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'Lucky to still be alive': Living with HIV for over 30 years

'Lucky to still be alive': Living with HIV for over 30 years

Wednesday, May 10, 2023, 14:43 GMT+7
'Lucky to still be alive': Living with HIV for over 30 years
Advances in treatment over the years have allowed millions to live with HIV. Photo: AFP

When people were diagnosed with HIV more than three decades ago, it was considered a death sentence.

But after suffering through discrimination, the loss of loved ones and brutal side effects from drugs, advances in treatment over the years have allowed millions to live with the virus.

To mark the 40th anniversary of the discovery of the virus that causes AIDS, AFP spoke to four long-term survivors about their experience.

'Stigma' remains

Paul Kidd, a 59-year-old activist and lawyer who lives north of the Australian city of Melbourne, said he was first diagnosed with HIV in 1991 but had probably already had it for several years.

Although he asked for a test in 1986, he said his doctor advised against it because "at that time there were no treatments and the political climate was very bad for people with HIV, with open calls for us to be quarantined, criminalised or otherwise mistreated".

"My diagnosis was hard to accept but not really a surprise, as an ex-partner of mine had died of AIDS in 1988," he said.

"Many people I knew and loved died."

After his diagnosis, Kidd started on an antiretroviral drug called AZT, which he said "made me very sick" but which he credits with saving his life.

Now he takes just one daily pill with no side effects.

"One thing that hasn't changed much is HIV stigma," he said, particularly in some regions.

"Uganda and Ghana are going in a terrible direction, and people with HIV in Russia and Eastern Europe have a much harder life than I ever did," he said.

"I know I am lucky to still be alive and the volunteer work I do is my way of honouring the memory of those who aren't with us any more."

'A little miracle'

Pascale Lassus, a 62-year-old retiree in the southwestern French city of Bayonne, said she unknowingly contracted HIV in 1984 from her then boyfriend.

She did not find out until a decade later, when she was tested after falling ill with bronchitis.

"I was stunned," she said.

"I had been living normally until then and my immune system went haywire."

Then her six-year-old daughter tested positive.

"The doctor told me she wouldn't make it through adolescence. I was totally devastated."

The only treatment available was AZT, which had "horrific" side effects, she said.

"I had to wake my daughter up at night because it had to be taken every four hours."

But a new three-drug regimen in 1995 changed things.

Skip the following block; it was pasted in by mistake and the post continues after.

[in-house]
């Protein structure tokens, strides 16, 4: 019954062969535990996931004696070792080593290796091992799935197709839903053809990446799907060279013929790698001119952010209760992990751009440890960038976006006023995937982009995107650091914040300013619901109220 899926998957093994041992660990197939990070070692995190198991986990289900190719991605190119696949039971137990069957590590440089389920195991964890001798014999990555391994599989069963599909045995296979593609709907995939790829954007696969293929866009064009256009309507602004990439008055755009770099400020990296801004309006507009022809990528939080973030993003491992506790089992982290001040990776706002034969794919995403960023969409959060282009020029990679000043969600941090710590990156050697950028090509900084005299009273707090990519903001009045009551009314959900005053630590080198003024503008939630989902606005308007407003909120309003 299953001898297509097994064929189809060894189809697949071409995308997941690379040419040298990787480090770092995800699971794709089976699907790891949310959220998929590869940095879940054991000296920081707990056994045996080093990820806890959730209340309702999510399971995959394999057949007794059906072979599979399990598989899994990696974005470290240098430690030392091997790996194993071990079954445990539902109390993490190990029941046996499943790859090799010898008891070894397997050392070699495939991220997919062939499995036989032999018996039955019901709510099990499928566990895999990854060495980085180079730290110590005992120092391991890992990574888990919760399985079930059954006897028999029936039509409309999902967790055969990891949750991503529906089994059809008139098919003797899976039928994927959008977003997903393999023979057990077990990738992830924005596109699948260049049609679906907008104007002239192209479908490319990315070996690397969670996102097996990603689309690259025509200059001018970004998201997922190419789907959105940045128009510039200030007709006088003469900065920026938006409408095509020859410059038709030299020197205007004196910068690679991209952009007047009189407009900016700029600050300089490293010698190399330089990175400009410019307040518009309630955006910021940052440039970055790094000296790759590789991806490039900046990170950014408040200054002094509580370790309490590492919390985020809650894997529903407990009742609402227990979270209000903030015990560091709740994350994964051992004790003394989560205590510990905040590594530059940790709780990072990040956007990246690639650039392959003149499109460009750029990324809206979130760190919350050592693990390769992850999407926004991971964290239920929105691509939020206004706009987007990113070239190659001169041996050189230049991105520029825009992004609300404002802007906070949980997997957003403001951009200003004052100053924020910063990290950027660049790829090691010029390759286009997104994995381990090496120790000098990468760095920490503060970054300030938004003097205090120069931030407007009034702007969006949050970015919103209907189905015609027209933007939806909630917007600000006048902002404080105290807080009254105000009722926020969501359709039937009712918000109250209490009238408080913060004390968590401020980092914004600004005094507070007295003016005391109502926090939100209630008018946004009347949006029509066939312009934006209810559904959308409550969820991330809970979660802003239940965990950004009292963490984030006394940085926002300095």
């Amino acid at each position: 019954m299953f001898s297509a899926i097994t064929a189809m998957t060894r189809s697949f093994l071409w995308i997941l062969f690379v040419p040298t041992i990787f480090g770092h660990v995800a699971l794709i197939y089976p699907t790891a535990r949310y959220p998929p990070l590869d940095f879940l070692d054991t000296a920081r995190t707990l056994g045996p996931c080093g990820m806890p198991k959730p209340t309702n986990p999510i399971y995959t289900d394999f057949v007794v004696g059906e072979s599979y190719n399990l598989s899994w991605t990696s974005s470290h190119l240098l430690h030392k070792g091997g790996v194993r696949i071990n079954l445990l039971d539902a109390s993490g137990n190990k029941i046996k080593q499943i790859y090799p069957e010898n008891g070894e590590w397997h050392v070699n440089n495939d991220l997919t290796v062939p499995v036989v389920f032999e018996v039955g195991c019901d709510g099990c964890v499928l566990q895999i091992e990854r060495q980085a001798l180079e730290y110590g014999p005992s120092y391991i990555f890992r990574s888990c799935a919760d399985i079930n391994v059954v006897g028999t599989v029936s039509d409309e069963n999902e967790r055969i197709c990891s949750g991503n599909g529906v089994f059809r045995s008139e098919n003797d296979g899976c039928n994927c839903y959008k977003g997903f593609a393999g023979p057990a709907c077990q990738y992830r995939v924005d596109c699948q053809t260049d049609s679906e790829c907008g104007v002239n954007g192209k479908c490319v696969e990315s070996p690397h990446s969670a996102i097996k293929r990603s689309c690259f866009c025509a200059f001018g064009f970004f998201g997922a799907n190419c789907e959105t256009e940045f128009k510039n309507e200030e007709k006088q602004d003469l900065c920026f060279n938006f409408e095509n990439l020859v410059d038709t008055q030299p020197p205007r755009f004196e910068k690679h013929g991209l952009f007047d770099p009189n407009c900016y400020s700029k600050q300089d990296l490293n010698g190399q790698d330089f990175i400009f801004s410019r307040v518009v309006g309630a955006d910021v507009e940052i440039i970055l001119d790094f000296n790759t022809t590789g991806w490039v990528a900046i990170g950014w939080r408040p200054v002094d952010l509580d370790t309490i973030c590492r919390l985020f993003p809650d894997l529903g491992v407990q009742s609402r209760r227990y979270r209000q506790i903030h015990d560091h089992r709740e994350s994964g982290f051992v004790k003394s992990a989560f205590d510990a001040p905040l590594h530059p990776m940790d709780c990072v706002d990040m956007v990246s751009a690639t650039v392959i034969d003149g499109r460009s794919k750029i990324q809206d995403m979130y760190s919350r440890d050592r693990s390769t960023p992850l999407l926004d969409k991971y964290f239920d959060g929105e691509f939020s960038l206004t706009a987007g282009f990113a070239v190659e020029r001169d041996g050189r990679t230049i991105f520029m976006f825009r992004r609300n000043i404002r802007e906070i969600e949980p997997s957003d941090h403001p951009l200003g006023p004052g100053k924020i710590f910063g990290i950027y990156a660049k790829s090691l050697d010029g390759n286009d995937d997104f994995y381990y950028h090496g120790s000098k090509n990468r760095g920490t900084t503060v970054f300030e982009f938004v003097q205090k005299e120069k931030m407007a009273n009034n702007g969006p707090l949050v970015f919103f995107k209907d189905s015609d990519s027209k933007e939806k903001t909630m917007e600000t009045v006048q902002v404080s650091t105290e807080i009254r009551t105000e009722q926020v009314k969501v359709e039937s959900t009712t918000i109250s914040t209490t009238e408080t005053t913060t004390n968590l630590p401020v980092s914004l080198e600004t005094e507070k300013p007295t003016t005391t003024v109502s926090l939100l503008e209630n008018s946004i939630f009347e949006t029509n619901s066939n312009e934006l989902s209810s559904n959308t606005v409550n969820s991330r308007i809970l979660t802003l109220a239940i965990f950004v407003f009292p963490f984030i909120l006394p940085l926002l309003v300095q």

"Today, my daughter is 35 years old," she said.

"She was able to have a child who is HIV-negative -- a little miracle."

'An asterisk at best'

Grissel Granados, a 36-year-old deputy director of a women-focused non-profit organisation, has had HIV all her life.

When she was born in Mexico in 1986, her mother required an emergency Caesarean section, contracting HIV during a blood transfusion.

Her mother then "unknowingly breastfed me and that's how I acquired HIV", said Granados, who now lives in Los Angeles.

It wasn't until five years later, "when my dad started getting sick" that the family learned it had HIV, she said.

Her father died shortly after being diagnosed. Her mother was pregnant at the time but was advised not to breastfeed.

"So my sister, thankfully, is HIV-negative," Granados said.

Despite getting cancer at the age of 10, Granados said she "has had a very healthy life".

But she feels that people who have had HIV since birth are too often forgotten or ignored.

"We're an asterisk at best. For the most part, we are not represented in the history of long HIV," she said.

'Discriminated against'

Joel Vermont, a 58-year-old living in the eastern suburbs of Paris, found out he had HIV in 1992.

"I was 27. It felt like being hit by a falling building," he said.

When he started on AZT, the "abominable" side effects led to him losing nearly 30 kilograms (65 pounds).

Then the new three-drug regimen "didn't work on me".

"I switched to alcohol," he said.

"My viral load exploded. I developed lung disease and early-onset cancer.

"I ended up in hospital, where I was in a coma for 45 days. When I woke up, I couldn't walk and I was paralysed in one arm."

After being "discriminated against" at work, he spent eight years on sick leave before winning a court case.

"For years, I heard I was going to die. Then all of a sudden I was told that I had to live," he said.

"I needed psychological support to accept that."



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